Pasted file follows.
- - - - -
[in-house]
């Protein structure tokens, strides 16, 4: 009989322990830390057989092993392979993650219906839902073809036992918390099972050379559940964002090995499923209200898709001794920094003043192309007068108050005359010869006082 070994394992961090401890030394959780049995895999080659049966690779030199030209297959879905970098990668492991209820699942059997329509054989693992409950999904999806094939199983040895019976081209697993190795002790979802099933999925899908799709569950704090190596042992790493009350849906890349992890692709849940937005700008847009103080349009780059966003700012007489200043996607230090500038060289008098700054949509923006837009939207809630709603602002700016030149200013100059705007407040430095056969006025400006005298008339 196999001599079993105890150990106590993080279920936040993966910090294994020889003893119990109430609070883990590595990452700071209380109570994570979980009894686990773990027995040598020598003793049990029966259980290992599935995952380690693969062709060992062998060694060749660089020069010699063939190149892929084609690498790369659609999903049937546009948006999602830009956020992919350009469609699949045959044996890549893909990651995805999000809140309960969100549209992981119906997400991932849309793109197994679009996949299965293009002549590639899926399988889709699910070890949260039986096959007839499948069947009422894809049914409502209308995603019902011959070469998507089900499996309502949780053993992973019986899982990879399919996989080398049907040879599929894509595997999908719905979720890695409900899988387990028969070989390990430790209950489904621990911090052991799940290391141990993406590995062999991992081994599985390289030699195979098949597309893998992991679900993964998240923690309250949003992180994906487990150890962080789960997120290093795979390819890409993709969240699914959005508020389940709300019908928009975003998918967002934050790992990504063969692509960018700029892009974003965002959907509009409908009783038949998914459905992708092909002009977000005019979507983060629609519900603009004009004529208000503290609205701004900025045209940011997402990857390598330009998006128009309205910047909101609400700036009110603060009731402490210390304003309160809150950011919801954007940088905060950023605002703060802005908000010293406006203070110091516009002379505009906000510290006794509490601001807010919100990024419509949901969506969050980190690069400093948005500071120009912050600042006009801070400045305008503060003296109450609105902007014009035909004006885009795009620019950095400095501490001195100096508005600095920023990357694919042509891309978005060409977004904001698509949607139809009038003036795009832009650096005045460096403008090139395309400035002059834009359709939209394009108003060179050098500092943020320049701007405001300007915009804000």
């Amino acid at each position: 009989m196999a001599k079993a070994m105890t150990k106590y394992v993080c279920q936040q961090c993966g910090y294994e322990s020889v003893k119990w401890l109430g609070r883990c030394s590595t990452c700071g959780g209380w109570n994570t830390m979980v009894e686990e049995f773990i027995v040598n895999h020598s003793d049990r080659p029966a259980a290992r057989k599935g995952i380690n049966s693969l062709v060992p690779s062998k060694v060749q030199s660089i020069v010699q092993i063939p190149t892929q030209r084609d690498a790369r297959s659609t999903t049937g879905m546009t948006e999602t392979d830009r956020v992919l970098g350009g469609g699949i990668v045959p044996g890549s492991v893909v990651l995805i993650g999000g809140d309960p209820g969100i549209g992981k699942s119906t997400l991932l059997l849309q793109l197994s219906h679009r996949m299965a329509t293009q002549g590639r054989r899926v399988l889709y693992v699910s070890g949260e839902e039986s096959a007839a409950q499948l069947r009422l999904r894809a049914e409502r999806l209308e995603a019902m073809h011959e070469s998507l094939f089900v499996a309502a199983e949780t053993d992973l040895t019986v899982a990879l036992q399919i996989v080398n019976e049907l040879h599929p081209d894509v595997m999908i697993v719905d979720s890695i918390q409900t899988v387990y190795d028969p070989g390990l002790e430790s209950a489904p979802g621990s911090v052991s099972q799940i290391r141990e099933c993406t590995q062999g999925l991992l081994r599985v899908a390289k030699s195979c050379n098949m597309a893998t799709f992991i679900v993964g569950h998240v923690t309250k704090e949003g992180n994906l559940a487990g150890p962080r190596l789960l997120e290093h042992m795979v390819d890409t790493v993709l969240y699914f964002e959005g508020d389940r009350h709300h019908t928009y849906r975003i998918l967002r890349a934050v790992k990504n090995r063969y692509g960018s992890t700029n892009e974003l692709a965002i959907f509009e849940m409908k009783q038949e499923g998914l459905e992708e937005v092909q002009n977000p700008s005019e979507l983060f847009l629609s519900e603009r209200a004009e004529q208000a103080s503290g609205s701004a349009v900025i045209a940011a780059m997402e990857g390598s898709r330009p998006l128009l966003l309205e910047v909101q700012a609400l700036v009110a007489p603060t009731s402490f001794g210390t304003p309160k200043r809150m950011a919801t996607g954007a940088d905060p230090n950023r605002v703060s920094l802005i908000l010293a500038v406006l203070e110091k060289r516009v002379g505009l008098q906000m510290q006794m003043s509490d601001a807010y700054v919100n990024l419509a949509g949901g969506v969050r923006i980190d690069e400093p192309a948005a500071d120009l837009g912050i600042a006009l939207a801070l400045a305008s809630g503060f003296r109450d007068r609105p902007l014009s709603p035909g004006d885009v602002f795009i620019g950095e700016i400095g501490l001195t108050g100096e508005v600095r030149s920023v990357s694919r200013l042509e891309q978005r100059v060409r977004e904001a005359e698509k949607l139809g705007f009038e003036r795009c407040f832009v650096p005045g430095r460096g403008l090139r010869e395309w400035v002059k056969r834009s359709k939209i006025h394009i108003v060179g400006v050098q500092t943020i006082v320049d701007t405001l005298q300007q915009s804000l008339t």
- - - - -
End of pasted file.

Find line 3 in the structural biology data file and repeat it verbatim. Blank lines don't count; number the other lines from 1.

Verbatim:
């Amino acid at each position: 009989m196999a001599k079993a070994m105890t150990k106590y394992v993080c279920q936040q961090c993966g910090y294994e322990s020889v003893k119990w401890l109430g609070r883990c030394s590595t990452c700071g959780g209380w109570n994570t830390m979980v009894e686990e049995f773990i027995v040598n895999h020598s003793d049990r080659p029966a259980a290992r057989k599935g995952i380690n049966s693969l062709v060992p690779s062998k060694v060749q030199s660089i020069v010699q092993i063939p190149t892929q030209r084609d690498a790369r297959s659609t999903t049937g879905m546009t948006e999602t392979d830009r956020v992919l970098g350009g469609g699949i990668v045959p044996g890549s492991v893909v990651l995805i993650g999000g809140d309960p209820g969100i549209g992981k699942s119906t997400l991932l059997l849309q793109l197994s219906h679009r996949m299965a329509t293009q002549g590639r054989r899926v399988l889709y693992v699910s070890g949260e839902e039986s096959a007839a409950q499948l069947r009422l999904r894809a049914e409502r999806l209308e995603a019902m073809h011959e070469s998507l094939f089900v499996a309502a199983e949780t053993d992973l040895t019986v899982a990879l036992q399919i996989v080398n019976e049907l040879h599929p081209d894509v595997m999908i697993v719905d979720s890695i918390q409900t899988v387990y190795d028969p070989g390990l002790e430790s209950a489904p979802g621990s911090v052991s099972q799940i290391r141990e099933c993406t590995q062999g999925l991992l081994r599985v899908a390289k030699s195979c050379n098949m597309a893998t799709f992991i679900v993964g569950h998240v923690t309250k704090e949003g992180n994906l559940a487990g150890p962080r190596l789960l997120e290093h042992m795979v390819d890409t790493v993709l969240y699914f964002e959005g508020d389940r009350h709300h019908t928009y849906r975003i998918l967002r890349a934050v790992k990504n090995r063969y692509g960018s992890t700029n892009e974003l692709a965002i959907f509009e849940m409908k009783q038949e499923g998914l459905e992708e937005v092909q002009n977000p700008s005019e979507l983060f847009l629609s519900e603009r209200a004009e004529q208000a103080s503290g609205s701004a349009v900025i045209a940011a780059m997402e990857g390598s898709r330009p998006l128009l966003l309205e910047v909101q700012a609400l700036v009110a007489p603060t009731s402490f001794g210390t304003p309160k200043r809150m950011a919801t996607g954007a940088d905060p230090n950023r605002v703060s920094l802005i908000l010293a500038v406006l203070e110091k060289r516009v002379g505009l008098q906000m510290q006794m003043s509490d601001a807010y700054v919100n990024l419509a949509g949901g969506v969050r923006i980190d690069e400093p192309a948005a500071d120009l837009g912050i600042a006009l939207a801070l400045a305008s809630g503060f003296r109450d007068r609105p902007l014009s709603p035909g004006d885009v602002f795009i620019g950095e700016i400095g501490l001195t108050g100096e508005v600095r030149s920023v990357s694919r200013l042509e891309q978005r100059v060409r977004e904001a005359e698509k949607l139809g705007f009038e003036r795009c407040f832009v650096p005045g430095r460096g403008l090139r010869e395309w400035v002059k056969r834009s359709k939209i006025h394009i108003v060179g400006v050098q500092t943020i006082v320049d701007t405001l005298q300007q915009s804000l008339t």